If you're driving, stick to soft drinks.
stick to doing something
Reporters should stick to investigating the facts.

stick to your guns

informal to refuse to change your mind about something, even though other people are trying to persuade you that you are wrong:
Having made up his mind, he stuck to his guns.

stick to the point/subject/facts

to talk only about what you are supposed to be talking about or what is certain:
Never mind whose fault it was. Just stick to the facts.

stick to the rules

informal to do something exactly according to the rules

stick to the path/road etc

to stay on a marked path or road so that you do not get lost

stick to the/your story

spoken to continue to say that what you have told someone is true, even though they do not believe you:
You intend to stick to this story that she knew nothing of your financial prospects?

stick to the/your knitting

American English informal to continue paying attention to your own work and not to get involved with what other people are doing:
I wish Mrs Reese would stick to her knitting.

stick it to somebody

American English informal to make someone suffer, pay a high price etc:
The politicians stick it to the tourists because the tourists don't vote.

stick together

phrasal verb
if people stick together, they continue to support each other when they have problems:
We're a family, and we stick together no matter what.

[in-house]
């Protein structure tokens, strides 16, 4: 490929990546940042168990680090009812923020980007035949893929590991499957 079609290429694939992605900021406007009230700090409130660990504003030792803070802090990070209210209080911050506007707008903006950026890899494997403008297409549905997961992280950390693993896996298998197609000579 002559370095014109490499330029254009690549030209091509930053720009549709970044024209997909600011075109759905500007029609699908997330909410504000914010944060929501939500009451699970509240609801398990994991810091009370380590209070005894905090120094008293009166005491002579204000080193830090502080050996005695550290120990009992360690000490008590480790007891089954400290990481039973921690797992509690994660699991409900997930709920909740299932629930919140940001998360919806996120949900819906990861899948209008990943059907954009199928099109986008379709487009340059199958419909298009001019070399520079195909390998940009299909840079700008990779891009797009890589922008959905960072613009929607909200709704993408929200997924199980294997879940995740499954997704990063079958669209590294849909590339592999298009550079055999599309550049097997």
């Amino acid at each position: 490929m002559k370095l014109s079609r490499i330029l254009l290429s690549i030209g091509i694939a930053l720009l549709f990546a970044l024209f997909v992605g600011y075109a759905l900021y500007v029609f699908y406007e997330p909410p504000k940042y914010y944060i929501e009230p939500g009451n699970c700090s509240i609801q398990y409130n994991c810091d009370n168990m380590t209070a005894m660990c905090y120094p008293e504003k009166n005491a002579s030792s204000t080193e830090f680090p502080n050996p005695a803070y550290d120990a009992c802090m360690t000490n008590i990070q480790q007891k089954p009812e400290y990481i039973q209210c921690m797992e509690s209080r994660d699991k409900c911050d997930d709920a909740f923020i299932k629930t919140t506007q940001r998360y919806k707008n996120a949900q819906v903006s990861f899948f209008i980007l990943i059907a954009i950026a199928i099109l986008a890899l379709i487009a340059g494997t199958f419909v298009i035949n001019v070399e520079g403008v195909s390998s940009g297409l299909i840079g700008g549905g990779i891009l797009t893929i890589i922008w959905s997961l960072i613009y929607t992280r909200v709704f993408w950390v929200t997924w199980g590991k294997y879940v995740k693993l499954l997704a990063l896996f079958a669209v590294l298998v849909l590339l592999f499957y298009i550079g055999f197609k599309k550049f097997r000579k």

stick up

phrasal verb
1 if a part of something sticks up, it is raised up or points upwards above a surface
stick up from/out of/through etc
Part of the boat was sticking up out of the water.

stick 'em up

spoken informal used to tell someone to raise their hands when threatening them with a gun - used in films, stories etc

stick up for somebody

phrasal verb
to defend someone who is being criticized, especially when no one else will defend them:
You're supposed to be sticking up for me!
stick up for yourself
She's always known how to stick up for herself.

stick with something/somebody

phrasal verb
1 to continue doing something the way you did or planned to do before:
Let's stick with the original plans.
2 to stay close to someone:
You just stick with me. I'll explain everything as we go along.
3 to continue doing something, especially something difficult:
If you stick with it, your playing will gradually get better.

be stuck with something/somebody

to be made to accept something, do something, spend time with someone etc, when they do not want to:
Bill left and I was stuck with the bill.
5 to remain in someone's memory:
Those words will stick with me for the rest of my life.

Explore DAILY LIFE Topic